However, the price-to-earnings ratio of more than 200 that Cisco had in early 2000 was absolutely ludicrous. Growth and industry dominance couldn't fight this extreme overvaluation and Cisco's stock is still down nearly 70% from its peak levels in early 2000.

As Buffett has said, "It's far better to buy a wonderful company at a fair price than a fair company at a wonderful price." And it's never a good idea to own even a great company at an absurd price.

3. Loss of focus
It may seem hard to think back to a time when the name American International Group (NYSE: AIG) didn't make you want to start hitting things with a baseball bat, but the company wasn't always a symbol of corporate idiocy.

AIG had built itself into one of the largest insurers in the world, and indeed one of the largest public companies in the world. Not surprisingly, it achieved this stature by being a great insurer, taking on a variety of lines from commercial property and casualty to individual life.

Perhaps in an effort to try and capture some of the magic that seemed to let firms like Goldman Sachs (NYSE: GS) and Morgan Stanley (NYSE: MS) print money, AIG allowed its financial-products division to take on a huge amount of risk.

Between 2005 and 2007, AIGFP boosted its credit default swap portfolio by 45% -- to $562 billion. Though AIGFP accounted for a very small portion of AIG's overall earnings, the overreaching into the area of ungoverned financial products was enough to bring the company to its knees.

While the recession was no cakewalk for other insurers like MetLife (NYSE: MET) and Allstate, both kept more of a lid on their swap exposure, and neither decided to put a gunslinging capital-markets division out there to try and expand outside their core competencies.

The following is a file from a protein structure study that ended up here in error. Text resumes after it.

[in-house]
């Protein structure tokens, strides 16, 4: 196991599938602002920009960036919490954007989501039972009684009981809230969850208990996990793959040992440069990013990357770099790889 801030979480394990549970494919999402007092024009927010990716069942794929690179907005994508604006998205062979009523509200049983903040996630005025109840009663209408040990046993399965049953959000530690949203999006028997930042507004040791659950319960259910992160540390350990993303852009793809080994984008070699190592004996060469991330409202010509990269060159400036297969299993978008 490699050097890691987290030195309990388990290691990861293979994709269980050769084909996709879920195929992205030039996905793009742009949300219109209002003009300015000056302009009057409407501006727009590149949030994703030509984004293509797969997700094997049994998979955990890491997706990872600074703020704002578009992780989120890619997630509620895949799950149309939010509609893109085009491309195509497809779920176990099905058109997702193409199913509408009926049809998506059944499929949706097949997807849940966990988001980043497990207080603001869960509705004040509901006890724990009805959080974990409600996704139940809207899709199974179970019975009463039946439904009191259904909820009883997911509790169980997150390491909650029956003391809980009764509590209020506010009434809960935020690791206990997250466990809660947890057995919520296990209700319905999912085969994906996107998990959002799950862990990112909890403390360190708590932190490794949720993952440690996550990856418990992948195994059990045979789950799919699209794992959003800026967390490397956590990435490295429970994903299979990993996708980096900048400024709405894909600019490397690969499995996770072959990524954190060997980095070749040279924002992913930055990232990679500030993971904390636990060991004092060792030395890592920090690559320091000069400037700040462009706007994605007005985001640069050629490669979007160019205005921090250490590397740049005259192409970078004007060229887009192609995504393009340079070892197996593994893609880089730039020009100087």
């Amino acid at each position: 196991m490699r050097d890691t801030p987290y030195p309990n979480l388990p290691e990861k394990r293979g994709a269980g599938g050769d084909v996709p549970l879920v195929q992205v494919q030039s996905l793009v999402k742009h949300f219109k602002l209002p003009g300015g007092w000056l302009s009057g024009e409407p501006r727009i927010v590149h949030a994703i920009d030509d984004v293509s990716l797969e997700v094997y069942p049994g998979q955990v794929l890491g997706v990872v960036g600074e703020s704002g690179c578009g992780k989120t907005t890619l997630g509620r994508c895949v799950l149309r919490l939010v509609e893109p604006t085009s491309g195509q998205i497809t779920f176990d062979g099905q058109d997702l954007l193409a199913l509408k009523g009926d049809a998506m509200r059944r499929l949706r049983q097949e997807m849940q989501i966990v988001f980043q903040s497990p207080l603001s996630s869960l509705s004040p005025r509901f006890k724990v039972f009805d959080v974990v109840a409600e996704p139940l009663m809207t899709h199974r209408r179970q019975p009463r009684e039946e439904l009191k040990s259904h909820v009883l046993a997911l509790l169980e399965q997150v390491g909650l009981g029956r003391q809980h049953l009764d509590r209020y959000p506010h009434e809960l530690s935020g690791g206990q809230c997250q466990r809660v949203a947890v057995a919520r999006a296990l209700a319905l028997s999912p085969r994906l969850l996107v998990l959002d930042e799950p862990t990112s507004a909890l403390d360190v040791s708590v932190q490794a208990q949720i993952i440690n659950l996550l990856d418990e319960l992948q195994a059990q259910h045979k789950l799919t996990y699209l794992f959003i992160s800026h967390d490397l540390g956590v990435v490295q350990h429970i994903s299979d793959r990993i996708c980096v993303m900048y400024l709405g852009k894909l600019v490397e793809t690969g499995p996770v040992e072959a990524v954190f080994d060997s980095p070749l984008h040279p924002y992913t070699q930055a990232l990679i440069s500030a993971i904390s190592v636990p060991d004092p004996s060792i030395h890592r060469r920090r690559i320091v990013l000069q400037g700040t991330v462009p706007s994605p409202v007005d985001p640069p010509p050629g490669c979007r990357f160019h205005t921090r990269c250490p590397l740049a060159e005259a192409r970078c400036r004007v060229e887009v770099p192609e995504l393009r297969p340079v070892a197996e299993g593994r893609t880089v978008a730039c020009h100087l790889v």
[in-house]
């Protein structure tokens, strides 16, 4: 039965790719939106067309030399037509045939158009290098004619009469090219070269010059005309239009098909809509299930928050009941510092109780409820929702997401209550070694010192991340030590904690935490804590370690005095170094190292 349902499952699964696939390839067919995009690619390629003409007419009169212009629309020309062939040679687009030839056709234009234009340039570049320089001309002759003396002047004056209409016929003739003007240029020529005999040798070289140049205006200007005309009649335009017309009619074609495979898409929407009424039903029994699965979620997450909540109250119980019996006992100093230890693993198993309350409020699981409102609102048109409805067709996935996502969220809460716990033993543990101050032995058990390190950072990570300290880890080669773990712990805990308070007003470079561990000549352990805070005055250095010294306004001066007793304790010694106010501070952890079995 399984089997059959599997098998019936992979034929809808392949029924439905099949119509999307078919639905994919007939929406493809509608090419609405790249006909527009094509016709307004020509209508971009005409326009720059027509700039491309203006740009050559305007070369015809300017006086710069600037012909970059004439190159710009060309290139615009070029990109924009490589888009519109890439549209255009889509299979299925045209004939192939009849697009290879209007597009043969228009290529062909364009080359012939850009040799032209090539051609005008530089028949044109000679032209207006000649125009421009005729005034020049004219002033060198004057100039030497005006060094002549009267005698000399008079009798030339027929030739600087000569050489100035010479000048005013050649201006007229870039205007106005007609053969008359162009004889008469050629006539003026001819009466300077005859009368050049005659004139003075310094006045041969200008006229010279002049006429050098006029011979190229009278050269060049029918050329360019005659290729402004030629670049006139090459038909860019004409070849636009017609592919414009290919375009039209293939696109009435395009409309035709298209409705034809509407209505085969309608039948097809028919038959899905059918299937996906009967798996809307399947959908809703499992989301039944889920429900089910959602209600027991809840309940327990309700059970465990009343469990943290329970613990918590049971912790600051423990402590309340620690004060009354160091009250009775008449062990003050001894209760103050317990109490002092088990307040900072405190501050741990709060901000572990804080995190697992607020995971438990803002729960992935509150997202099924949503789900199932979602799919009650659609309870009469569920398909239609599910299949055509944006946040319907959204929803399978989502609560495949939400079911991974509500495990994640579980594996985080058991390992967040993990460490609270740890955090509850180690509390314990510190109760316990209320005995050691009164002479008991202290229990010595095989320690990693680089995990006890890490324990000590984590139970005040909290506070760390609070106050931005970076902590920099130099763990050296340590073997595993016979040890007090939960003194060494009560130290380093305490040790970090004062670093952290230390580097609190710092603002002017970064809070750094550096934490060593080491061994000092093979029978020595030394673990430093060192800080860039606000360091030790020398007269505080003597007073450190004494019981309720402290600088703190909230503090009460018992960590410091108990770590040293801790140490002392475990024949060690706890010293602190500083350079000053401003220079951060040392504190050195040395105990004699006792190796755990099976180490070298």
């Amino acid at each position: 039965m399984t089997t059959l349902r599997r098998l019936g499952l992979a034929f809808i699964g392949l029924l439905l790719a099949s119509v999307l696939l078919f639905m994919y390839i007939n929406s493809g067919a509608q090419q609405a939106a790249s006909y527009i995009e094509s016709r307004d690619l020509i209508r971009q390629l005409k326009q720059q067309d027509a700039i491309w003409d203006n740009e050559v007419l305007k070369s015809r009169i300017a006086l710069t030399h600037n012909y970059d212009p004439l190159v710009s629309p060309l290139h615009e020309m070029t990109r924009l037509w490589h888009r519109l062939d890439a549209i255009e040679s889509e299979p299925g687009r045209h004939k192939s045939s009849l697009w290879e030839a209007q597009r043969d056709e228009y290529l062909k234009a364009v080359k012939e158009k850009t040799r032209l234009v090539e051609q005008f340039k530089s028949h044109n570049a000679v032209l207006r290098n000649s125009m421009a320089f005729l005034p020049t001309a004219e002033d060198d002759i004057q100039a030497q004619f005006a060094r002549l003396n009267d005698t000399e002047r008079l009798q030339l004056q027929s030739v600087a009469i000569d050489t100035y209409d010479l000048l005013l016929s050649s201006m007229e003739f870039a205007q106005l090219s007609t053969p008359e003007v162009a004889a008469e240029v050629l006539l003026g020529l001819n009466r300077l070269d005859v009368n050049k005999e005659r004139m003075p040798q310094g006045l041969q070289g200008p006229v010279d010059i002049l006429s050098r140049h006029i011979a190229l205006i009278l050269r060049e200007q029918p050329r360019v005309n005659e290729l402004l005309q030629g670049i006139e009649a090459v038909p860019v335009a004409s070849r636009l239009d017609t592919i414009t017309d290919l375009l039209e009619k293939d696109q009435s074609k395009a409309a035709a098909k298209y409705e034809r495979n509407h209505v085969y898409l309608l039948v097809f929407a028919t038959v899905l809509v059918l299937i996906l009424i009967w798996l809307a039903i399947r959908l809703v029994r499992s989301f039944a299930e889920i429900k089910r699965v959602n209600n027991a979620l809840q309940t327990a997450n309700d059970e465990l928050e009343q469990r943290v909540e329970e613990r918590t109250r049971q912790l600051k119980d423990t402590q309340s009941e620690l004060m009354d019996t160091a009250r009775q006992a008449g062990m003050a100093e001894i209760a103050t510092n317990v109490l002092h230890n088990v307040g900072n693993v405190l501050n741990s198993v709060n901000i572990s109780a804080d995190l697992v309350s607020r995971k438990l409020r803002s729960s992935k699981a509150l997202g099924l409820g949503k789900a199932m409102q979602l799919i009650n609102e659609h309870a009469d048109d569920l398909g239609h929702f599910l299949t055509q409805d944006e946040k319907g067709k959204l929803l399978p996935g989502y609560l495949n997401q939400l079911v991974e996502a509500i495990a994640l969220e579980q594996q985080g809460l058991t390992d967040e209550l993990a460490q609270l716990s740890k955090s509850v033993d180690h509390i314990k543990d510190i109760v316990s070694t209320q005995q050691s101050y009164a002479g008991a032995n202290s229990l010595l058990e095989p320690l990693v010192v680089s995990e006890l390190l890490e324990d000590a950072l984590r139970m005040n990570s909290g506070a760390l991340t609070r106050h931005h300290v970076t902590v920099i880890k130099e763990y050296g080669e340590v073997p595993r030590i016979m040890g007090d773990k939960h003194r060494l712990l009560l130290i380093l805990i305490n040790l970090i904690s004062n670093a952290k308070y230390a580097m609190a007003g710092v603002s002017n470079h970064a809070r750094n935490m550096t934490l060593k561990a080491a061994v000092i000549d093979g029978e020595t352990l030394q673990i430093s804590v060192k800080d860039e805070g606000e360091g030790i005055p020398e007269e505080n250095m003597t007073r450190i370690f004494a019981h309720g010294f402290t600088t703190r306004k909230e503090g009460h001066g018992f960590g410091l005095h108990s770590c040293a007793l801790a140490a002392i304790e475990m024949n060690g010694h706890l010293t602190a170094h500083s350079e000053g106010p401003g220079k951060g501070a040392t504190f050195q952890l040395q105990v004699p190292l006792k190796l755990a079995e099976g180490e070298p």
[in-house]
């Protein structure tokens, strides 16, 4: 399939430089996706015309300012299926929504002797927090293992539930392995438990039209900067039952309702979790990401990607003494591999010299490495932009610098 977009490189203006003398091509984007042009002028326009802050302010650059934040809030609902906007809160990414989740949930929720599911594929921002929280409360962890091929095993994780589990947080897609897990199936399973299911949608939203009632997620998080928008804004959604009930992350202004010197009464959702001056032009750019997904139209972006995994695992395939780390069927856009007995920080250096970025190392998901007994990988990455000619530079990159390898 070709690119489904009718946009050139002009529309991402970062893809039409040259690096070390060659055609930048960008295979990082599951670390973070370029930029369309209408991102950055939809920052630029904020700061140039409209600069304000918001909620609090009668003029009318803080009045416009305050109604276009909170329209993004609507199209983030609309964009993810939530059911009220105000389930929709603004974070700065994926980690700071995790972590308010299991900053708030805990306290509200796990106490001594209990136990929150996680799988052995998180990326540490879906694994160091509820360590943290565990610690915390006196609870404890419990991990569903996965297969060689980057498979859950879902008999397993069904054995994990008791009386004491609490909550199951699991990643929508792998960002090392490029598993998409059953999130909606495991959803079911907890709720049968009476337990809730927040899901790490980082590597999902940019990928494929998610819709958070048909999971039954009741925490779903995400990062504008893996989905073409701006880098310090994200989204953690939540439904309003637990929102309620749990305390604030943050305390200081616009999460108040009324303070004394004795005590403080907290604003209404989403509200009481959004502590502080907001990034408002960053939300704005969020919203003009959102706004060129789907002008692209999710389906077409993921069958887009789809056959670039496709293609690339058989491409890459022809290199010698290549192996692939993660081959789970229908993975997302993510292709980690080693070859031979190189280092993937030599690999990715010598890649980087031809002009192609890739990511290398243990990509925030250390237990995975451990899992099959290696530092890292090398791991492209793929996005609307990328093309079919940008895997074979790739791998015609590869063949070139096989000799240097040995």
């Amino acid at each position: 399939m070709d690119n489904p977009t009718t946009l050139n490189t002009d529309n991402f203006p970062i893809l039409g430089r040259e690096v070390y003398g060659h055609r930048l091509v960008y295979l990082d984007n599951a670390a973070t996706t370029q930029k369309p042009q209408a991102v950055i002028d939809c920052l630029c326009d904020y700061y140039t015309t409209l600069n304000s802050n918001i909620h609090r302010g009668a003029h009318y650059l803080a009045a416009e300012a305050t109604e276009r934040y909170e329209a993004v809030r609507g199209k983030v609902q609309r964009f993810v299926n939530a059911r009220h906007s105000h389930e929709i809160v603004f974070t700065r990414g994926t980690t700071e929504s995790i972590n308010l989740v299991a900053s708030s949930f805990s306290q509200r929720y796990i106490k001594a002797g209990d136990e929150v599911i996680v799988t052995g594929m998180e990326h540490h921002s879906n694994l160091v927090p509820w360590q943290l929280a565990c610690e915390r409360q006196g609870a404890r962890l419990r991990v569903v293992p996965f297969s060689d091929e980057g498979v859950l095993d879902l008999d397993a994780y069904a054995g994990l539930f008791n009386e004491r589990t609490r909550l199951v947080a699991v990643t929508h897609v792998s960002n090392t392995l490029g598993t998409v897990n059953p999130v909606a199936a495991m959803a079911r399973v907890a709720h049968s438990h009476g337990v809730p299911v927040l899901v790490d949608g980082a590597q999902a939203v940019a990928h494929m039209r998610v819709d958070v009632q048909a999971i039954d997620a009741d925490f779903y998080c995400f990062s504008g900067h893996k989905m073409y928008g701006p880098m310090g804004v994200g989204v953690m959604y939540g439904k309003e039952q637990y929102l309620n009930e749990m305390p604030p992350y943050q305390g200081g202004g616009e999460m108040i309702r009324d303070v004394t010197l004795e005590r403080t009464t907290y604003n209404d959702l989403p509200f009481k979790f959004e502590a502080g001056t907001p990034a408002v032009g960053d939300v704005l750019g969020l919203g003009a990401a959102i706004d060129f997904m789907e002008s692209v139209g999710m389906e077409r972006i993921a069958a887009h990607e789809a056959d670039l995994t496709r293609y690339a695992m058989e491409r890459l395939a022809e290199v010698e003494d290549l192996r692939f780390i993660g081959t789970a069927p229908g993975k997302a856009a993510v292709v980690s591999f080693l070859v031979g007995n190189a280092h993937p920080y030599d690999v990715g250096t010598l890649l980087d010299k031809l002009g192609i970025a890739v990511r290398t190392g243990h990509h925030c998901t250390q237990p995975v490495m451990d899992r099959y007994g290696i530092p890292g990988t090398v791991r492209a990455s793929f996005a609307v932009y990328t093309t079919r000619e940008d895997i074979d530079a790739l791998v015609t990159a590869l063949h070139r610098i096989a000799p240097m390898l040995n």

The best of both worlds
Keeping these lessons in mind when evaluating an investment will help you avoid some of the next decade's worst investments. They may also help you achieve the goal that we started with -- finding the next Wal-Mart. After all, Wal-Mart is a company with a great business model and a laser-like focus on its core low-priced-retail strategy, and it's been a fantastic investment for those who bought at a fair price.

The investing team at Motley Fool Hidden Gems focuses all of its time sorting through the world of small-cap stocks -- the prime hunting ground for tomorrow's Wal-Marts. By looking for the very best businesses and recommending them when the price is right, the newsletter has uncovered big winners for subscribers.

If you'd like to check out what the Hidden Gems team is looking at today, you can take a free 30-day trial.

This article was originally published Jan. 4, 2010. It has been updated.

Fool contributor Matt Koppenheffer owns shares of Berkshire Hathaway, but does not own shares of any of the other companies mentioned. Berkshire Hathaway and Wal-Mart are Motley Fool Inside Value selections. Google is a Rule Breakers pick. and Berkshire Hathaway are Stock Advisor recommendations. The Fool owns shares of Berkshire Hathaway. The Fool's disclosure policy has never once been caught with its pants down. Of course, it doesn't actually wear pants ...